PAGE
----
The bike path that runs beneath the East River and stretches along the bike lane of the Brooklyn-Queens Expressway is where Charlie will pick up his recycling and yard waste tomorrow — after he saves a few bucks (literally and figuratively) by clipping coupons and selling his knickknacks online. It is also where people grow accustomed to seeing a rotating cast of trash truck drivers — many of them veteran union members who face intense pay cuts. But the popularity of the old garbage truck crews makes the sharp increase in bike lanes on the QE entirely predictable. According to Luke Schemm, 27, who cycles to work to save money, residents who ride bikes and own rickshaws want their trash hauled to one place, as if it were a political subdivision of their town.
“You want your garbage picked up at one place?” Charlie asked. “That’s garbage. You want your garbage to be handled by one person? That’s someone you’re using for trash.”
He helped me on the bike path, cycling alongside at least three big garbage trucks moving around downtown Brooklyn today. We passed a pile of pebbles, chunks of fence and trash. Two New Yorkers came to the bike path and tried to help move it. “We love this,” I overheard one say. “We live by this garbage.”
So do many other New Yorkers.
According to James Turley, founder of the advocacy group Bike Brooklyn, waste companies provide $80 million in tax revenue to the city each year and 150 union members make $110,000 a year in benefits. He and other critics of New York’s bike lanes say that organized labor will help push through plans to bar waste companies from hiring drivers without union membership.
“The two that I am concerned about are the steel and metal recycling companies,” Mr. Turley said. “If they were to take away their trucks to do their trucks on bikes, that would decrease the economic contributions to the city.”
The bike lanes on Atlantic Avenue are part of Mayor Bill de Blasio’s broader plan to redesign streets to encourage residents to get around on two wheels instead of four. Tucked away from the M23 route — which locals blame for a handful of problems — are the first two bike lanes of their kind in a New York City neighborhood.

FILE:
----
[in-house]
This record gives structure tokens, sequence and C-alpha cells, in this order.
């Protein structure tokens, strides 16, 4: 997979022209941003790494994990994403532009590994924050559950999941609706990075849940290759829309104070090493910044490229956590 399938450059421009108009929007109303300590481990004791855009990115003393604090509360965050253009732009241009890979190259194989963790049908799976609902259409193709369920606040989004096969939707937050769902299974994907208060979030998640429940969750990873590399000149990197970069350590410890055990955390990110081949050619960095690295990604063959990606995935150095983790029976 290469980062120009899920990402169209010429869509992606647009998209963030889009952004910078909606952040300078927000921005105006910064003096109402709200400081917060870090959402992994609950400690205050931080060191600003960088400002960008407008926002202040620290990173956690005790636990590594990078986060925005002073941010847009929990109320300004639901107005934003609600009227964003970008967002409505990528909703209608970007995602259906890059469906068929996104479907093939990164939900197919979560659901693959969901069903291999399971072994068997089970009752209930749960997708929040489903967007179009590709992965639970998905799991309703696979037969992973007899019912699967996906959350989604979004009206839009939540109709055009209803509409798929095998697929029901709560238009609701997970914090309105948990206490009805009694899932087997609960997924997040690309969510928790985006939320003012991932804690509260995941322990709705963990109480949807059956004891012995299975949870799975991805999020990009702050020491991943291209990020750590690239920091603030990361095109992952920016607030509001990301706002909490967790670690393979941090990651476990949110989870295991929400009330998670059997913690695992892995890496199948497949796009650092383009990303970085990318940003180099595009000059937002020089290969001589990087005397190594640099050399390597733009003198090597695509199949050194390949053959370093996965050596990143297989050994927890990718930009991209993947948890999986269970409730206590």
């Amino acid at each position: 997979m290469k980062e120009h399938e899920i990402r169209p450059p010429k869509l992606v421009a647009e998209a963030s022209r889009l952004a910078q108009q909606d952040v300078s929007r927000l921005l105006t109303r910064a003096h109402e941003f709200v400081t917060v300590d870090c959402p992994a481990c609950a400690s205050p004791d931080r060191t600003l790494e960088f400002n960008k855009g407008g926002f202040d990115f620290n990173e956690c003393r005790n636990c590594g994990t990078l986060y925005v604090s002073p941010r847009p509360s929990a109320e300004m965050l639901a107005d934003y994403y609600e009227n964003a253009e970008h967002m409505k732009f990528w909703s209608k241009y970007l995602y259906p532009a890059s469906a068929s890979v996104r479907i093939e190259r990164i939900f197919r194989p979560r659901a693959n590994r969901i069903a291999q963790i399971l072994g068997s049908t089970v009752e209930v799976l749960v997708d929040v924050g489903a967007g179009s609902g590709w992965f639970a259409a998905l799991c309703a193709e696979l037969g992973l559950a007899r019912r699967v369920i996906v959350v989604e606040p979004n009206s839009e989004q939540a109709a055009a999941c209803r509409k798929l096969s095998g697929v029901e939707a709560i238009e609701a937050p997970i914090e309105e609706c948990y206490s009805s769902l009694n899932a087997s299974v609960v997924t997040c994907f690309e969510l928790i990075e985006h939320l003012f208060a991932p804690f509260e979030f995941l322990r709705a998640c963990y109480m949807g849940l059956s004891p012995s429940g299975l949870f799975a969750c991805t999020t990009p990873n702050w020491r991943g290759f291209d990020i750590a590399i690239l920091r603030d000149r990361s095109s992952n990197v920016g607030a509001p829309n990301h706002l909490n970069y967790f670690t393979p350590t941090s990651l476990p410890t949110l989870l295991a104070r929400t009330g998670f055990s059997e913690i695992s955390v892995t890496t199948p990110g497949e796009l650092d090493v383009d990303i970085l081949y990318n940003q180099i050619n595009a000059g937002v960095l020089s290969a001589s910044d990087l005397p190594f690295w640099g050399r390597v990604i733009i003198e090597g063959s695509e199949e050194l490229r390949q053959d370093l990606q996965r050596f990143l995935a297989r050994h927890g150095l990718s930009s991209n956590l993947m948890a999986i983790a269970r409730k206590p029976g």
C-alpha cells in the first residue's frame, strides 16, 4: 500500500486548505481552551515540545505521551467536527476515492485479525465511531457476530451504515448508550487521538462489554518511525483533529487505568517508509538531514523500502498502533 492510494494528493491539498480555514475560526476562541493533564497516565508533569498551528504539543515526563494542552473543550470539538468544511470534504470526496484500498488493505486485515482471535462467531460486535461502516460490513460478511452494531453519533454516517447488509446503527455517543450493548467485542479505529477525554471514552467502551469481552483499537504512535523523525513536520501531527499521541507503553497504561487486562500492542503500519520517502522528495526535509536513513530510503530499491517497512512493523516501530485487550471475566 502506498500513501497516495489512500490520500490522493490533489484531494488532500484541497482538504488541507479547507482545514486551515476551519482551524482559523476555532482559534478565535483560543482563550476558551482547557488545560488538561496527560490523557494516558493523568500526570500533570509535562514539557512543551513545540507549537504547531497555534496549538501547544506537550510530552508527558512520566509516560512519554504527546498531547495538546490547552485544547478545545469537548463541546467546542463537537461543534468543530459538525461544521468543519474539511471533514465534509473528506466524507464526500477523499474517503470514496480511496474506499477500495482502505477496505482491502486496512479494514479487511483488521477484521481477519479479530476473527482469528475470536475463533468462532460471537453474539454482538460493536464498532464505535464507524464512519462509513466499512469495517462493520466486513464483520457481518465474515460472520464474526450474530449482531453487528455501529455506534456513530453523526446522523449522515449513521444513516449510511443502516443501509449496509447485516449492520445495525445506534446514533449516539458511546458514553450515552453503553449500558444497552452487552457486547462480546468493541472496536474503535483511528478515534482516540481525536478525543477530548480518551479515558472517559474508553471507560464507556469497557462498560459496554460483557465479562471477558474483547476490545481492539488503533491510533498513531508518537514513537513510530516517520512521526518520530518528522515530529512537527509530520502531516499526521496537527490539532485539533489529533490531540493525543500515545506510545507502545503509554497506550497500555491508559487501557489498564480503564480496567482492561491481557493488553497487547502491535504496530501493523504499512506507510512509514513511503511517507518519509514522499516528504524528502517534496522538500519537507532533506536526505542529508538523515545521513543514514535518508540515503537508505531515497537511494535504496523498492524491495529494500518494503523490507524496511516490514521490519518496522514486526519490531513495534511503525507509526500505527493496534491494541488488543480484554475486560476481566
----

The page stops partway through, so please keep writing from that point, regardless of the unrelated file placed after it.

Called East River Bikeway, the route accommodates bikes, motor scooters and pushing, peddling or buiding vehicles — parking, like a two-wheel alternative to the eponymous subway — and extends from the Brooklyn Bridge to the Queensboro Bridge, beginning at the Myrtle Avenue Marine Terminal in Brooklyn.
The 600-foot-long path is its own distinct entity: downtown Brooklyn is once again dotted with the outlines of building projects underway, the dust of construction machinery and real-estate development along the way.
Unlike the newly finished sections of bike lanes on the Williamsburg, Grand Army Plaza, even parts of the Tillary Street that face Williamsburg seem like they are behind schedule. Things come in sets, and somewhere off in the distance, someone is tossing away thousands of pounds of materials — the lengths of commercial office towers, piles of broken wood and frayed or broken metal. I felt like my ankles were going to crumble under the weight of my own humanity.
But I decided to ride the route anyway. Slowly, the sights added up, like a list of things you have to do before you can sleep on the weekends: build a bike path, talk to someone about a job, chat with a partner about your work, interact with a new friend.
“It’s going to make a bad intersection more walkable,” Amanda Terry, 26, a graduate student at NYU, said as she rode the bike path.
“This is what I live for,” Channer Kelly, 22, who works at Amazon, said as he whizzed along the path. “I love riding around on a bike.”
He said that he started riding a bike after a high school principal told him that those who did were proof positive that “Bicycle riding is cool.”
But then Channer explained why he was attracted to the East River Bikeway’s well-worn terrain: “It’s just a pretty ride.”